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World Wildlife Fund-Philippines Publishes Recommendations for Marine Aquarium Trade

Recommendations are designed to relieve collection pressures on Philippine reefs.

October 22, 2013

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The marine aquarium trade in the Philippines and Indonesia supplies approximately 85 percent of global demand, according to the World Wildlife Fund-Philippines. This demand, combined with 40 years of little to no regulation in these islands nations has over-expolited these reefs, which are rich in biodiversity. A 2004 University of the Philippines Marine Science Institute study says that only 1 percent of the island nation's reefs are in excellent condition, with the remaining 99 percent damaged by such factors as climate change, pollution and unregulated and unsustainable fishing.

Clownfish
Clownfish. Photo by David Fry

Because of this, the WWF has recommended through its Better Choices Program, a series of practical solutions for both marine aquarium keepers and the approximately 4,000 aquarium fish collectors in the Philippines.

"Regulated collection using nets and not poisons, better stocking and shipping techniques plus imposing sensible size, catch and species limits can provide collectors both sustainable livelihoods and a strong incentive to protect instead of exploit our reefs,” said Jose Maria Lorenzo Tan, WWF-Philippines Vice-chair and CEO. "In the South Pacific nations of Fiji, Tonga and the Solomon Islands, local communities are learning to sustainably farm hard and soft corals, giant clams and live rock (compacted corals or reef rock encrusted with marine life) for export to western markets."

The WWF-Philippines has created a list of recommendations in an effort to relieve some of the pressures on the country's reefs. These initial recommendations include:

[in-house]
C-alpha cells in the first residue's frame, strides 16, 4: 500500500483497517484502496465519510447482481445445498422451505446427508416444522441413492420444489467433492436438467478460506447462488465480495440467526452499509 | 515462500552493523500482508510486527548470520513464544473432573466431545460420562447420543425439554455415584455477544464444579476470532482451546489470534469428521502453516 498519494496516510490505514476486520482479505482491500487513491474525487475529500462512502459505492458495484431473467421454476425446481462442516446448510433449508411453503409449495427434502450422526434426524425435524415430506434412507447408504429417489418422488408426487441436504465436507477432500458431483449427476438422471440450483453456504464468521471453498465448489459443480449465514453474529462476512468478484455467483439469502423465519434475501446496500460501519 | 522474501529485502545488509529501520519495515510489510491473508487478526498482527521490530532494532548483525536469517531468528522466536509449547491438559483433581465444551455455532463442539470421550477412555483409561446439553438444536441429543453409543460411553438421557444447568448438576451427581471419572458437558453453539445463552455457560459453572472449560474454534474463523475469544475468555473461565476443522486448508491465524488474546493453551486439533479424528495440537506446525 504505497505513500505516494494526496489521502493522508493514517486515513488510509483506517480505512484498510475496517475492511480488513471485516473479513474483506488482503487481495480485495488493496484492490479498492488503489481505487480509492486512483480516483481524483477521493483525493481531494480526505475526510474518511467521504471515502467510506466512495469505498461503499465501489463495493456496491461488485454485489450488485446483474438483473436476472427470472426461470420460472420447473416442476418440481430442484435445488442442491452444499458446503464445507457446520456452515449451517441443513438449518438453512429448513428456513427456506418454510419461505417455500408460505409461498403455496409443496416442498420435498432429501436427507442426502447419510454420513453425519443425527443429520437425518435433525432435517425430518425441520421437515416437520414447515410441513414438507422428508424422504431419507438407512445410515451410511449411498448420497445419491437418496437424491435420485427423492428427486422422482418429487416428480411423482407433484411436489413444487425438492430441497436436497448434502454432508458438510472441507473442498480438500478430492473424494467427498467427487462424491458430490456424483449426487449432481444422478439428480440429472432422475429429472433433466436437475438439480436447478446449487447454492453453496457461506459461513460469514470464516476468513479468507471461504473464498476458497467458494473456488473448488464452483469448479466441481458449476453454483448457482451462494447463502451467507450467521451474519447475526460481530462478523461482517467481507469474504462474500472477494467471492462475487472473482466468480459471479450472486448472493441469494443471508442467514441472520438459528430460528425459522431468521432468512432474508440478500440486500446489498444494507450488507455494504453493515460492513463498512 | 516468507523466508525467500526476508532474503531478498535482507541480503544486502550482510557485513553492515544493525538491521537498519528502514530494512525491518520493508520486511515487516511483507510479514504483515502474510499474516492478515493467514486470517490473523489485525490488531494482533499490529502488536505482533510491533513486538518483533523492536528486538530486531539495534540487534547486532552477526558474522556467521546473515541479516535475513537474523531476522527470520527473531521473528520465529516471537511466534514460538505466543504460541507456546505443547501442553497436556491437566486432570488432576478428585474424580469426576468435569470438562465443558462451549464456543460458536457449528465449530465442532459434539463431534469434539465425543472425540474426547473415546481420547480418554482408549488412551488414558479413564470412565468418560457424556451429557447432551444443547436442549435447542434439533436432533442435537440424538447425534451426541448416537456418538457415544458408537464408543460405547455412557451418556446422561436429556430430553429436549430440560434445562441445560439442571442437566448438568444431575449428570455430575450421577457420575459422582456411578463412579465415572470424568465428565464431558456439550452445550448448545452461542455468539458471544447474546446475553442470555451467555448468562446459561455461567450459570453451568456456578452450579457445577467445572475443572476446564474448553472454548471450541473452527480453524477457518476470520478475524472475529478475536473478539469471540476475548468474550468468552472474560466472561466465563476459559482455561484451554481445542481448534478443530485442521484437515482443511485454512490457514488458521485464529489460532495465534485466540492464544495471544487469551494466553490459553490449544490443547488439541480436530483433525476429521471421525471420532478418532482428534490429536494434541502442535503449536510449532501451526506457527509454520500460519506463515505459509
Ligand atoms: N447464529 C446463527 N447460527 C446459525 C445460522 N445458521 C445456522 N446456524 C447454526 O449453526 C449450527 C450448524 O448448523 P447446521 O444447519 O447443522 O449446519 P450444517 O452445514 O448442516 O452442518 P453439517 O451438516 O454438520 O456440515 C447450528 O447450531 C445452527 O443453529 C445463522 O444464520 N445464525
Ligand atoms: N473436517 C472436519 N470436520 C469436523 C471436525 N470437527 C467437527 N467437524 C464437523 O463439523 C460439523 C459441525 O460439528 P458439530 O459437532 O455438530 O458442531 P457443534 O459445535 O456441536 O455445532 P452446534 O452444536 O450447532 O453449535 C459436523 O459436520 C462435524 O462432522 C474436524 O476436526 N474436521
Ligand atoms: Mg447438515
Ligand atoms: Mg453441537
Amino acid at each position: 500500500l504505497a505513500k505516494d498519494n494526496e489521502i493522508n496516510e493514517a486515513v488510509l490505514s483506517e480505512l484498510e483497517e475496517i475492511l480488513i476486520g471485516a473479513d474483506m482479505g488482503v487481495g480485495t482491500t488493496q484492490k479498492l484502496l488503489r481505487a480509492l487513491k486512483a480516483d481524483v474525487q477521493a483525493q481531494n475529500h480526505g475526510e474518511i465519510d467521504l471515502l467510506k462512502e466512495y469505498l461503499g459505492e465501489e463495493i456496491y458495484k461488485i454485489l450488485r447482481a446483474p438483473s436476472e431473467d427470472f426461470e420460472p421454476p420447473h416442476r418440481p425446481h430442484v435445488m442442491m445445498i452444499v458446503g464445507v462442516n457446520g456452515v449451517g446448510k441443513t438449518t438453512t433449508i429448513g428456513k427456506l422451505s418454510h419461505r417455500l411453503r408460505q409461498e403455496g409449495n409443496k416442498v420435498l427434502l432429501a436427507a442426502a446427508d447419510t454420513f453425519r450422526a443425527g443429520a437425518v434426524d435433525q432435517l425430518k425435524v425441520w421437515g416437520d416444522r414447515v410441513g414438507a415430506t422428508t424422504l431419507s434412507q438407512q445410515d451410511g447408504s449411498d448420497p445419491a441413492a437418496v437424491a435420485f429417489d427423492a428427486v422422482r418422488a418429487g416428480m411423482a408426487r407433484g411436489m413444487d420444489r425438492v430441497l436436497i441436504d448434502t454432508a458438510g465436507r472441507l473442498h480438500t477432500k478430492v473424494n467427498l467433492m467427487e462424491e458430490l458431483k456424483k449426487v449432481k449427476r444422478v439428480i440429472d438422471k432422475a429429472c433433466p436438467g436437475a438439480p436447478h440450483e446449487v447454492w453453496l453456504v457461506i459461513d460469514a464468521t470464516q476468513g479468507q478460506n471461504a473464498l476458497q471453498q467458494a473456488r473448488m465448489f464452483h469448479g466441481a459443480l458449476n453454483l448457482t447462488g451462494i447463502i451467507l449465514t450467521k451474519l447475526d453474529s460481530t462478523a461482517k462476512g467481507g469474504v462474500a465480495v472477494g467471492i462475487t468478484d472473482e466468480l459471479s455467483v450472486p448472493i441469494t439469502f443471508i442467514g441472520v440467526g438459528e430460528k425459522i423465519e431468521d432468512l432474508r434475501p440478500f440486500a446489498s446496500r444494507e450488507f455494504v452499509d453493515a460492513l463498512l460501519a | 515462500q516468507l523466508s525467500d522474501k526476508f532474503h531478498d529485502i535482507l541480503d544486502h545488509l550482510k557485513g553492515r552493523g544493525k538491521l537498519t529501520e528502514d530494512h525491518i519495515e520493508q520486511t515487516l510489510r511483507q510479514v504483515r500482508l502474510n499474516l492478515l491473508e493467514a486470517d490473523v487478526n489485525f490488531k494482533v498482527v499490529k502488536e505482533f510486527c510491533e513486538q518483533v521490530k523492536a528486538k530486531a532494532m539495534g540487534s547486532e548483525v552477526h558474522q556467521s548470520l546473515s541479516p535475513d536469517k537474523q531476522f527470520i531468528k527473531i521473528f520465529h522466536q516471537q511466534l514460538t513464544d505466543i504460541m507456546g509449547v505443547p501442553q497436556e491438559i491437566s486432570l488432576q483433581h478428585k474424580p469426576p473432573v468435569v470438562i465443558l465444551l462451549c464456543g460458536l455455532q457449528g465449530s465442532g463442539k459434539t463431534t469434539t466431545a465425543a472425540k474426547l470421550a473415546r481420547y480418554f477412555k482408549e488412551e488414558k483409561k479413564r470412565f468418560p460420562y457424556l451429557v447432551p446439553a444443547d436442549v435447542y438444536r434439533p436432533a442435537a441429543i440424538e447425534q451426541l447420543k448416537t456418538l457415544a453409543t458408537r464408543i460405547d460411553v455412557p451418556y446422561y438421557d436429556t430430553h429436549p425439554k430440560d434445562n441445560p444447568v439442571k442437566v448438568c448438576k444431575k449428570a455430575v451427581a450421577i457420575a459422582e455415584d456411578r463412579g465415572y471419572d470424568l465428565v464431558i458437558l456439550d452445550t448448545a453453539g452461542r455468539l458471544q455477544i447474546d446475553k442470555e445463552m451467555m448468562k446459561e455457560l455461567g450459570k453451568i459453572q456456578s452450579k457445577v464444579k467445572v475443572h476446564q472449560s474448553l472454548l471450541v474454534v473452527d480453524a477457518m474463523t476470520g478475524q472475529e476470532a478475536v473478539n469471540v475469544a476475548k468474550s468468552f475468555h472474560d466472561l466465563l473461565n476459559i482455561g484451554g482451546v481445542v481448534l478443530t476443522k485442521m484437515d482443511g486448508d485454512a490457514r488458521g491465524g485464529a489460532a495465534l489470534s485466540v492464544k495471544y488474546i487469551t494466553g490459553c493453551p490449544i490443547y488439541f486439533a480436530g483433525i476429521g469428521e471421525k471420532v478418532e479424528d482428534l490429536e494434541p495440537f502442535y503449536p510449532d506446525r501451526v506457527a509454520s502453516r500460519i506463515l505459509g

1. Avoid purchasing hard to keep fish such as cleaner wrasses, mandarin dragonets, Moorish idols and seahorses. WWF Philippines list the mortality rates of these fishes at 99 percent.
  2. Promote hardy fish, such as clownfish, damsels, certain gobies and wrasses, and surgeonfish. These fishes enjoy far better survival rates than other species, the WWF said.
  3. Use artifical corals and invertebrates if aquacultured corals are not available, consider artifical corals and reef rocks. Avoid invertebrates such as hard corals (which are illegal to harvest in the Philippines), sponges and anemones.
  4. Purchase aquacultured fish and invertebrates
    The Philippines Bureau of Fisheries and Aquatic Resources has approved a program that enables fish farmers to apply for wildlife ranching permits that enables them to collect a certain number of wild fish that will serve as brood stock for aquaculture purposes. The BFAR requires that 30 percent of juvenile captive bred fishes be returned to the reefs.
  5. Increase the price of saltwater fish and invertebrates
    The idea here is that keeping these animals alive can be challenging and higher prices will also mean better income for those catching them with less fish having to be caught. This in turn benefits the health of the reef.
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Reader Comments

Roy    Miami, FL

10/23/2013 7:51:32

These recommendations are great, but unfortunately similar recommendations have been issued at other locations in the past with limited or temporary success. In areas of the world where the common economic denominator is low income it is hard to enforce such recommendations. The price increase at the consumer end takes too long to trickle down into the impoverished collector and may not have the effect desired as catching the same or more fish would mean a much higher income and may actually shift people on lower income producing activities to switch to fish collecting therefore increasing the pressure on the fish stocks, which is opposite to what is desired. One better alternative is to enforce a 30-90 day quarantine period for fish caught, this not an easy task either, but one that would start working from the supply end since the collectors would need to be educated and trained in the right techniques and ways to handle organisms so that the purchaser/wholesaler/quarantine facility would have a high survival rate for the fish to be shipped after the quarantine period. The government/export authority would be in charge of the quarantine enforcement and the wholesaler in charge of educating the collector so as to satisfy the quarantine effectively and economically. This method is fairer as it requires regulation, investment and/or education on all parts of the chain and hence more likely to succeed.

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